Tin whistles and Irish flutes are both used in Irish folk music. You play them similarly, and if you’ve mastered one, you can usually pick up the other easily.
The Irish flute and the tin whistle do have some differences; the way you hold them, the required embouchure, and the tone of the music they make.
Picture yourself in Ireland.
Maybe your mind takes you to the grand, imposing Cliffs of Moher. Or maybe you’re watching sheep graze in rolling green hills. Perhaps you imagine a busy street corner in Dublin.
The soundtrack for all these musings is usually the same: the lilting, jubilant music of Irish wind instruments. Absolutely beautiful!
Whether you’re an instrumentalist with interest in playing Irish music, or someone like me who loves to listen but can’t play music myself to save my life, it can be fun to take a closer look at the mechanics of these instruments. Let’s dive in!
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Holding the Instrument Properly
When you play a tin whistle, you hold it directly out in front of you. Tin whistles come in different keys. A letter like D or C will usually be printed on the whistle, indicating its key.
Related: Best Low D Whistles
Regardless of the key you choose, though, you will hold it straight out from your body.
If you’re playing a tin whistle properly, your left hand will generally be above your right.
When you play an Irish flute, you hold it out your right side, with your right hand reaching out farther and your left hand wrapped around the front and closer to your face.
I’m left-handed, so I’ve always wondered how this would impact me if I ever decided to play. While left-handed flutes do exist, they’re very expensive and hard to find.
Most left-handed Irish flute players use a traditional right-handed flute, but adjust their hand positioning for comfort.
Both the tin whistle and the Irish flute have six holes, which you can cover with three fingers from each hand. Each combination of covered and uncovered holes makes a different note.
Embouchure is a fancy word (derived from French) that refers to your mouth positioning when you play an instrument. With practice, your mouth muscles develop and your embouchure improves — who knew?
Have you ever blown air over the rim of a glass bottle to make a sound?
This trick was one of my favorite ways to impress my friends in elementary school. I had no idea that I was practicing a skill I could use to learn to play an Irish flute.
When you play an Irish flute, you create the sound by blowing across the mouthpiece.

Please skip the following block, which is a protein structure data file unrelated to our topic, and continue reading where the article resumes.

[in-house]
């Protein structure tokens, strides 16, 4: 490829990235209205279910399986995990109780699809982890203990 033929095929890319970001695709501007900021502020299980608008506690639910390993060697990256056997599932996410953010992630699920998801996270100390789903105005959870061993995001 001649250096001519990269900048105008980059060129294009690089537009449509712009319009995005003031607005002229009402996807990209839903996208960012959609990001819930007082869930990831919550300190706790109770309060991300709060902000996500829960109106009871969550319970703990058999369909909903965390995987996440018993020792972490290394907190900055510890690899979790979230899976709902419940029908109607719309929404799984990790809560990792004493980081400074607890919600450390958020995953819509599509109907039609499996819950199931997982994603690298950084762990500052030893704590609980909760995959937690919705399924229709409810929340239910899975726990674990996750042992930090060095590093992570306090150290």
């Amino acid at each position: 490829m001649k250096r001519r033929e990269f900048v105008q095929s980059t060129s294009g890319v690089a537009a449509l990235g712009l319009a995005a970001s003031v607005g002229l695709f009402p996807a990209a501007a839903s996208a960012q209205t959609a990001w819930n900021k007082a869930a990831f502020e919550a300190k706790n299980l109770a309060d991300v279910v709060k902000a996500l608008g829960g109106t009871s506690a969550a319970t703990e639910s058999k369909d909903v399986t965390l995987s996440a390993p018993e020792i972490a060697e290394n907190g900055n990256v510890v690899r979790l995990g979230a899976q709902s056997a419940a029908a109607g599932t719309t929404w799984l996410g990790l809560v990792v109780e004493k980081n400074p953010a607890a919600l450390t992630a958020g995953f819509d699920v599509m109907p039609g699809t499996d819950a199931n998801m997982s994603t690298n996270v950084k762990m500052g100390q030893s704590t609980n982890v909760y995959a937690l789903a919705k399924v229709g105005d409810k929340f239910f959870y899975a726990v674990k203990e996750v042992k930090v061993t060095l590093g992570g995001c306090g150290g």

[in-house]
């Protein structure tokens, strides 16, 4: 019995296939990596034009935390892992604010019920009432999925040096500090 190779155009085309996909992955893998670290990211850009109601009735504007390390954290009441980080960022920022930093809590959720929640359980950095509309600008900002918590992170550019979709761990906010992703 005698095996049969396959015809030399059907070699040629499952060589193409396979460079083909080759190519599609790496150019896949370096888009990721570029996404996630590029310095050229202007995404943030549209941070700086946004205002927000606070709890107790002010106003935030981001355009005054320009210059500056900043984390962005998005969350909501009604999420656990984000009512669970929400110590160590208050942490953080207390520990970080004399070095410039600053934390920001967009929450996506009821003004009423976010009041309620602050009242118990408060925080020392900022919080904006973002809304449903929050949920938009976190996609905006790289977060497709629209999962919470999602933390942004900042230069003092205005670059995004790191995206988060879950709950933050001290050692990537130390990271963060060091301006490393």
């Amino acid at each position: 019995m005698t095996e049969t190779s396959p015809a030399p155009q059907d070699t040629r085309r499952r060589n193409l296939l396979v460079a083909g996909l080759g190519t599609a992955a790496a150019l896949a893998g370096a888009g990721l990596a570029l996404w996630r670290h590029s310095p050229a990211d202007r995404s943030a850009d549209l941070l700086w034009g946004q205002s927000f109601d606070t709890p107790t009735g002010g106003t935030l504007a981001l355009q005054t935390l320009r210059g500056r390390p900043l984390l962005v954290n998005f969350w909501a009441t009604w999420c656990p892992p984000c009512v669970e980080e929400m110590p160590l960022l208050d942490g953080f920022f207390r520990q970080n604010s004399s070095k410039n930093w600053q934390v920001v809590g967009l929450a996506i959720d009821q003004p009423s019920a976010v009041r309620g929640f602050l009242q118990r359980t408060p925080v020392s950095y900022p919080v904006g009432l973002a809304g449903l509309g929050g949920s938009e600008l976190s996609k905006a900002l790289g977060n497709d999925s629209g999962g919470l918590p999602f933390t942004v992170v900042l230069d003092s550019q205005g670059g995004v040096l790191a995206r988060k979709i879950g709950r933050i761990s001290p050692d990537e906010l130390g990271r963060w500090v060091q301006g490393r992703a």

With a tin whistle, on the other hand, you put the very tip of the mouthpiece into your mouth, sealing it with your upper lip. Then, you blow air gently through the whistle.
Differences in Tonality
While the music made by a tin whistle and an Irish flute may sound quite similar to an untrained ear, there is a difference between the tones that you’ll notice more and more as you listen closely.
If you’re interested in training your ear to better recognize the difference in tones between these two instruments, it’s a great idea to listen to traditional Irish songs. They’re easy to find online.
If you want to test yourself with an example of these instruments in popular music, listen to Ed Sheeran’s hit track “Galway Girl.” It features both a tin whistle and an Irish flute. See if you can tell them apart!
But what if you’re a musician playing these instruments?
Because of the embouchure, many musicians who have experimented with these instruments comment that they feel they have more control over the sounds they make when they play the Irish flute as opposed to the tin whistle.
I’ve also heard, though, that it’s a bit harder to master the Irish flute because it takes a while to learn how to blow the air across the mouthpiece just right for the sound you want to accomplish.
If you can overcome this challenge, you’ll have more control over the volume and quality of your music than you would with a tin whistle. Irish flutes also tend to be more widely accepted in the music world.
A Beautiful Tradition
Whether you’re learning to play these Irish instruments or you’re simply appreciating them through your headphones, you’re taking part in a beautiful, centuries-old tradition.
Irish and Celtic music originated as a form of storytelling and community-building long before modern technology made it accessible to the rest of the world. It stands as a respected homage to Ireland’s history and culture.
Any time you play or listen to an Irish flute or a tin whistle, you’re taking part in something much greater than a single song.